Lost Angels co-creators Chris Anderson and David Accampo recently launched their latest Kickstarter campaign, Spectral: A Showcase of Fear. Back in 2017, Anderson and Accampo embarked on their first “horror one-shot,” DevilSkin. Quickly, the creators’ self-published horror series took off and expanded into six short stories that will be reprinted in this volume, but with a great morality twist. The full collection of stories adds a brand new seventh character, Professor Spectral, who provides the graphic novel’s interstitial cautionary tales about all sorts of spookies that go bump in the night.
But one of the coolest parts of this graphic novel is that Anderson and Accampo, whose Lost Angels has been optioned for film, have teamed up with puppet-maker Andrew Jenson, to produce limited edition puppets based on Spectral‘s creature designs. The Beat recently caught up with Anderson and Accampo to discuss how the creators’ collaboration started, the inspiration behind the puppets, and more. Check it out below, along with some of the artwork from the graphic novel.
REBECCA OLIVER KAPLAN: The Kickstarter campaign poses the question, “What is the Devil to you?” So now, I am curious about what the Devil means to you?
CHRIS ANDERSON: Well, the devil is an idea isn’t it? It can be so many things. It can be that itch that you get to be a little mischievous or the voice in the heads of full-blown psychos. That’s what people say anyway. My real answer is a bit boring though. I don’t think the devil is anything. BUT I do like thinking about it and trying to capture it on paper.
DAVID ACCAMPO: As the writer, I’m going to cheat and say that the reason our puppeteer asks that question is that I love that question more than the answer. In my reading/viewing life, I’ve seen the devil as everything from tempter to torturer to freethinking rebel. I love that everyone brings their own meaning to the Devil. In fact, the first story in our volume, DevilSkin, is about a kid who puts on a devil costume that fits like a second skin. But I suspect that the devil he finds while he’s in that costume is as individual to him as to anyone else who has worn it.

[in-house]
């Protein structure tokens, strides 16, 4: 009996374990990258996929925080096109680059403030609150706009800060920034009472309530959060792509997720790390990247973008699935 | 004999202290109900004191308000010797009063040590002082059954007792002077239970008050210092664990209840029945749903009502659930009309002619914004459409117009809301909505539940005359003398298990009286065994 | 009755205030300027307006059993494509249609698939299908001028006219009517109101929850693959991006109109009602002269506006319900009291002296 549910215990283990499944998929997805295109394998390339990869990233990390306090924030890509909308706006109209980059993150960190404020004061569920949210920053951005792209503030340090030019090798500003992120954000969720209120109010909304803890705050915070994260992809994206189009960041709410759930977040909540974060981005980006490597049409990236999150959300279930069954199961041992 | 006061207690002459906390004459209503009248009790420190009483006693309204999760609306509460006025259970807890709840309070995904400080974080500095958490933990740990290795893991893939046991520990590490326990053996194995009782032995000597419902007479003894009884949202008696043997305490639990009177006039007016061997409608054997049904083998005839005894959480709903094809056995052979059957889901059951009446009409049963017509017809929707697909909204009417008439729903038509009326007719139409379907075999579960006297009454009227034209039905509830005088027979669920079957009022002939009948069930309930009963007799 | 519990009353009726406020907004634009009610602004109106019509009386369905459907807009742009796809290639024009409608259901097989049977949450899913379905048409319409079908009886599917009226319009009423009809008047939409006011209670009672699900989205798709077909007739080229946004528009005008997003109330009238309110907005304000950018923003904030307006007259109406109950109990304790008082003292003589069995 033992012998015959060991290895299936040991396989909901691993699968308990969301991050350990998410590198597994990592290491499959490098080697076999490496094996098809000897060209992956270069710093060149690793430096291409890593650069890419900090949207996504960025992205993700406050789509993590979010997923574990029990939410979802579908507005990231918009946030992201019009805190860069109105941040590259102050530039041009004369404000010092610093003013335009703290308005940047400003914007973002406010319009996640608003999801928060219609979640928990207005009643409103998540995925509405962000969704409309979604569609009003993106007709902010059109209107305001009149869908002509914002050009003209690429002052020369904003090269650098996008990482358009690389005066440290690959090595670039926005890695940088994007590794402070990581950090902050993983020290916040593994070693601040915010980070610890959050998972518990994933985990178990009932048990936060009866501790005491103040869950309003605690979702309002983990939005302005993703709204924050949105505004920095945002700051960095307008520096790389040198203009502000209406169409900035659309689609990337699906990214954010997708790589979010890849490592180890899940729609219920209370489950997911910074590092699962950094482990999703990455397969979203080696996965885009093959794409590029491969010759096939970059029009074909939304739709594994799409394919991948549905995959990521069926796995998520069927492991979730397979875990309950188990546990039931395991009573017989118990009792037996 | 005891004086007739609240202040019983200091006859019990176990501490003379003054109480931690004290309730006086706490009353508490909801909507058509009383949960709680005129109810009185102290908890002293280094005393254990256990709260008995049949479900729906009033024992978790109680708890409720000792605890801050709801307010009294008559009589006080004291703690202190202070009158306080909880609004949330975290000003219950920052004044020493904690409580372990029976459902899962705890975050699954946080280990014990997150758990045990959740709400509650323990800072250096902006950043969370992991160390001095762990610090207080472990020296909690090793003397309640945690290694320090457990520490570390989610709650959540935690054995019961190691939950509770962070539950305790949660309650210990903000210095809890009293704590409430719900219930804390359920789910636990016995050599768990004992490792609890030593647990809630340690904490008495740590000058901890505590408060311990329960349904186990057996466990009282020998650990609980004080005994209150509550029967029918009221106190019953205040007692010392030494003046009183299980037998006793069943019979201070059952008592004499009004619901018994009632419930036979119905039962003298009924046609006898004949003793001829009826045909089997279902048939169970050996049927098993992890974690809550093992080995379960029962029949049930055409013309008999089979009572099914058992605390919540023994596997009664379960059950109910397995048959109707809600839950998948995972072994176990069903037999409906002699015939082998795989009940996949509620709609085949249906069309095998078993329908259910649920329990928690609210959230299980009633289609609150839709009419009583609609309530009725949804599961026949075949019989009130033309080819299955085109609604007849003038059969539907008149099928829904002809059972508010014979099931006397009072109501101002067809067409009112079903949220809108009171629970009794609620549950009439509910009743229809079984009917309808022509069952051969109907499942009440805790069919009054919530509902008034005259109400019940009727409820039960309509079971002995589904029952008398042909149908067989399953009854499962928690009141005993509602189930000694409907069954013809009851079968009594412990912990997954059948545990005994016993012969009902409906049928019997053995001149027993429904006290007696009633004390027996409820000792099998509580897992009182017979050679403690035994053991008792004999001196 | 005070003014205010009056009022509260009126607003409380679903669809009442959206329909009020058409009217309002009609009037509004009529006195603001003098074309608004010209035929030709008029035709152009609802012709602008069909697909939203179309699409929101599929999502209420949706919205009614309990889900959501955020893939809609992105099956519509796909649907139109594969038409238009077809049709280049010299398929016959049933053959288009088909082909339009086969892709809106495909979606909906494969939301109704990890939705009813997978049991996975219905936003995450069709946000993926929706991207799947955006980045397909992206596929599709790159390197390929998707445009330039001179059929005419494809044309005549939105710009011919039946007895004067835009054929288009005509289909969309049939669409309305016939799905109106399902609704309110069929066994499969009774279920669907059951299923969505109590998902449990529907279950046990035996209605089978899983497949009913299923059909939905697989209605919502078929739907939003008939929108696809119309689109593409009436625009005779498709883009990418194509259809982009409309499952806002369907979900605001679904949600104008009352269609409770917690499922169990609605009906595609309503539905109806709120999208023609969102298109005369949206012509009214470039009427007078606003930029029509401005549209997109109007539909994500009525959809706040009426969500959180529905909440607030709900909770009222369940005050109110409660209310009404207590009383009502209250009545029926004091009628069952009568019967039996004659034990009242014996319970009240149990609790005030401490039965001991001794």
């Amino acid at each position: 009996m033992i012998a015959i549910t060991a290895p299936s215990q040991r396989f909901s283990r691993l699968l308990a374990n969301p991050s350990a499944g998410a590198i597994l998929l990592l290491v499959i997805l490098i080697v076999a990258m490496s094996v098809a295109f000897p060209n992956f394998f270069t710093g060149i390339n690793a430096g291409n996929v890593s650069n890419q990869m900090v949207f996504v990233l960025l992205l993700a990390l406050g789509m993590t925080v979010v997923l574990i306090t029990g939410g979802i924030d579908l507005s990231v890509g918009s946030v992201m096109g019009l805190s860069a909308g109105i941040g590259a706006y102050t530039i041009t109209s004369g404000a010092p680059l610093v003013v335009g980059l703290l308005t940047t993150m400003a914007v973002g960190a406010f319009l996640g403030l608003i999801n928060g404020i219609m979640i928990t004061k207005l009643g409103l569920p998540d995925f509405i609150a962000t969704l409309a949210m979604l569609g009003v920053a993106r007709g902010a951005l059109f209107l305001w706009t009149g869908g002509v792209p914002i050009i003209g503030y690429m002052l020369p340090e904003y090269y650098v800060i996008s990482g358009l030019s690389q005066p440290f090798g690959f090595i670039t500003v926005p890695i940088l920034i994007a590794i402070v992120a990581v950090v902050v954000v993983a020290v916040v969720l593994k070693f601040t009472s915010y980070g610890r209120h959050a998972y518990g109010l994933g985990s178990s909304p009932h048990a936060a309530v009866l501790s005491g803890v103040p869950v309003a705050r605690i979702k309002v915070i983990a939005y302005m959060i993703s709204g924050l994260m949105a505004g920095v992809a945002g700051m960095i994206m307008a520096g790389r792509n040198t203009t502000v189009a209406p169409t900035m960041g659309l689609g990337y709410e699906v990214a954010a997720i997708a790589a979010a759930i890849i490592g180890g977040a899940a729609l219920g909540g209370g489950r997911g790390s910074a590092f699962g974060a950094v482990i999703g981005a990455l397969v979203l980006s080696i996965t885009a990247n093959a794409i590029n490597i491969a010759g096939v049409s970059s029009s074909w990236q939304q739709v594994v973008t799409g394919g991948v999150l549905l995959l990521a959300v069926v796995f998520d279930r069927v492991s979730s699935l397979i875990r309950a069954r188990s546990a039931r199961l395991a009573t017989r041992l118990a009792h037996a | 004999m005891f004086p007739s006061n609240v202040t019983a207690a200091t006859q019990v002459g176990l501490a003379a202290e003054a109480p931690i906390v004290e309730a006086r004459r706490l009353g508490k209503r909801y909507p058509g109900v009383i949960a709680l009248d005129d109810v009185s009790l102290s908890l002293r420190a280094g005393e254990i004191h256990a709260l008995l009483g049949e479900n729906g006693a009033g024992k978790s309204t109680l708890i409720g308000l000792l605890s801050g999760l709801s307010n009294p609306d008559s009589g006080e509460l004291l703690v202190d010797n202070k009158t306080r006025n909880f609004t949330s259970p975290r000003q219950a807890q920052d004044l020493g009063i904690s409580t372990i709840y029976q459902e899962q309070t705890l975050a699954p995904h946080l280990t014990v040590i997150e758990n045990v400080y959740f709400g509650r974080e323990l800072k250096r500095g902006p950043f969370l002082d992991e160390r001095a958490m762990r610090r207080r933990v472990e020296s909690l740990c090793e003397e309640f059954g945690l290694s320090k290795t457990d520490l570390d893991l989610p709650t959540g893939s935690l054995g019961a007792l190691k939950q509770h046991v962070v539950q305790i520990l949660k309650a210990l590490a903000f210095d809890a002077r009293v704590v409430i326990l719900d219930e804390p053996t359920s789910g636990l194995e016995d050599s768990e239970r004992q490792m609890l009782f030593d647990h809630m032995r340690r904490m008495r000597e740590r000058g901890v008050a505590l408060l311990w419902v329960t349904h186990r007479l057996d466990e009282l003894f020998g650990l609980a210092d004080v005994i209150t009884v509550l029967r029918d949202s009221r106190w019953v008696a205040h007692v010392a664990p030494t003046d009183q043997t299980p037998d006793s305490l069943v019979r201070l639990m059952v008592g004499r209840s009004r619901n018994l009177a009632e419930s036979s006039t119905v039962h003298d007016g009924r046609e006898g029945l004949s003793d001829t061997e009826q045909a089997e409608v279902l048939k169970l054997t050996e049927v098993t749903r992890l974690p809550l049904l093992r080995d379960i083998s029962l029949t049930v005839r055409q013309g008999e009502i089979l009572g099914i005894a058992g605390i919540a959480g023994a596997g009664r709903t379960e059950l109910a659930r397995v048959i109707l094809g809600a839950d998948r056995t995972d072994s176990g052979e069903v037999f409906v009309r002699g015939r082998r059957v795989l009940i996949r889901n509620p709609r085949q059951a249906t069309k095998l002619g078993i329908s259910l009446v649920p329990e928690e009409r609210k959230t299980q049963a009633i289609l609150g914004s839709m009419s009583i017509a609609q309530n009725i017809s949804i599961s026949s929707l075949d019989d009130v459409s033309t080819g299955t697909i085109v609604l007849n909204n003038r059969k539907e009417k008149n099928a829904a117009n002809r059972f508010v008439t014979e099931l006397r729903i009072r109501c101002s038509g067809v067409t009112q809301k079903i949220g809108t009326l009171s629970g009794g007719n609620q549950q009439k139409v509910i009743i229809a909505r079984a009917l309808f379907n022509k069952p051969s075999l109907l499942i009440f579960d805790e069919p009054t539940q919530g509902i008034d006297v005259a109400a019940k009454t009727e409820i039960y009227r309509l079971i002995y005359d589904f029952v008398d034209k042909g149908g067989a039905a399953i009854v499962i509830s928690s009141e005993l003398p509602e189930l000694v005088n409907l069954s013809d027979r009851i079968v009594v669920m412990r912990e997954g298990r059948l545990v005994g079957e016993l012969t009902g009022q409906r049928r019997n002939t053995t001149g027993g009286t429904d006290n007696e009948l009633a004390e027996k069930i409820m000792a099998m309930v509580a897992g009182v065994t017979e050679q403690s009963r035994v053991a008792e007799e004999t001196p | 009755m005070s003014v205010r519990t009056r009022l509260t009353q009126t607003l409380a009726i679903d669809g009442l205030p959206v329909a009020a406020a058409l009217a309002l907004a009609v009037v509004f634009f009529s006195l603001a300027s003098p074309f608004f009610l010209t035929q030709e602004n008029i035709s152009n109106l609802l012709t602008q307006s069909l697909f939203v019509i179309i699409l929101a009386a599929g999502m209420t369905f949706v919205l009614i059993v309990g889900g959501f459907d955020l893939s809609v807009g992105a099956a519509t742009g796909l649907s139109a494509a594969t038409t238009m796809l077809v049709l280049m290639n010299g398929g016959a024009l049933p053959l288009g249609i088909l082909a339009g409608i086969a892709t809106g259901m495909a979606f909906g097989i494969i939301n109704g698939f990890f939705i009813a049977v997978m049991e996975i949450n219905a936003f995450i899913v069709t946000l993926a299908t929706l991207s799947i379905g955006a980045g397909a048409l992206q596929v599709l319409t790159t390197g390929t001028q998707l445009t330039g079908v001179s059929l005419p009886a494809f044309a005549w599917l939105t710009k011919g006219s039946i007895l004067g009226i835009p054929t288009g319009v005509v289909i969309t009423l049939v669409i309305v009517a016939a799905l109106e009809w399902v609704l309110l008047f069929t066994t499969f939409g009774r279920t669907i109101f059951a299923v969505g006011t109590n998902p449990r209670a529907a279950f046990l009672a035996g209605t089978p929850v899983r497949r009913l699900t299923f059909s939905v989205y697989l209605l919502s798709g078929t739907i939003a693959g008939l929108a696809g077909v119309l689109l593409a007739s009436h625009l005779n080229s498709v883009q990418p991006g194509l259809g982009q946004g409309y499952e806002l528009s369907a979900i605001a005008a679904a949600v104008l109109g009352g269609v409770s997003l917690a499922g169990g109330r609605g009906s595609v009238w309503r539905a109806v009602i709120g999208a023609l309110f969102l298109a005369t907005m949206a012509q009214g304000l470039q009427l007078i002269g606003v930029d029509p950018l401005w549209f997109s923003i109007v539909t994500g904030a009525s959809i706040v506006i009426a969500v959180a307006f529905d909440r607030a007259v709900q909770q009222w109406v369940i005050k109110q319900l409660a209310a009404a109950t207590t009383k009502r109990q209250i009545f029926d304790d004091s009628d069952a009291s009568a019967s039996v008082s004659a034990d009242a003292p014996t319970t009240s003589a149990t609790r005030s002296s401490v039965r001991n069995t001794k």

KAPLAN: The art in Spectral is almost entirely black and white, accented with a color pop. Each story is assigned its own unique color that symbolizes a point on the spectrum of fear. What are the colors of fear? What inspired you to assign colors to different types of fear?
ANDERSON: What we posit here is that fear is a spectrum of things. Red for the pure evil of the devil, green stands for want, lust, envy in our witch story, blue for the ghostly realm, the yellow moon, etc… for the most part, the colors we chose were obvious based on the type of creature the story was about and just kind of worked out that way. But the spot color was also a device to build suspense. Much as the music builds in a film, the color entering the page foreshadows something ominous about to happen. The color is the embodiment of fear.
KAPLAN: I liked the new framing sequence with Professor Spectral, an enigmatic puppeteer who travels to different towns in his pageant wagon and tells local children cautionary tales about the Devil, which reminds me of a medieval mystery play or morality play. What was the genesis of the frame and new character, Professor Spectral?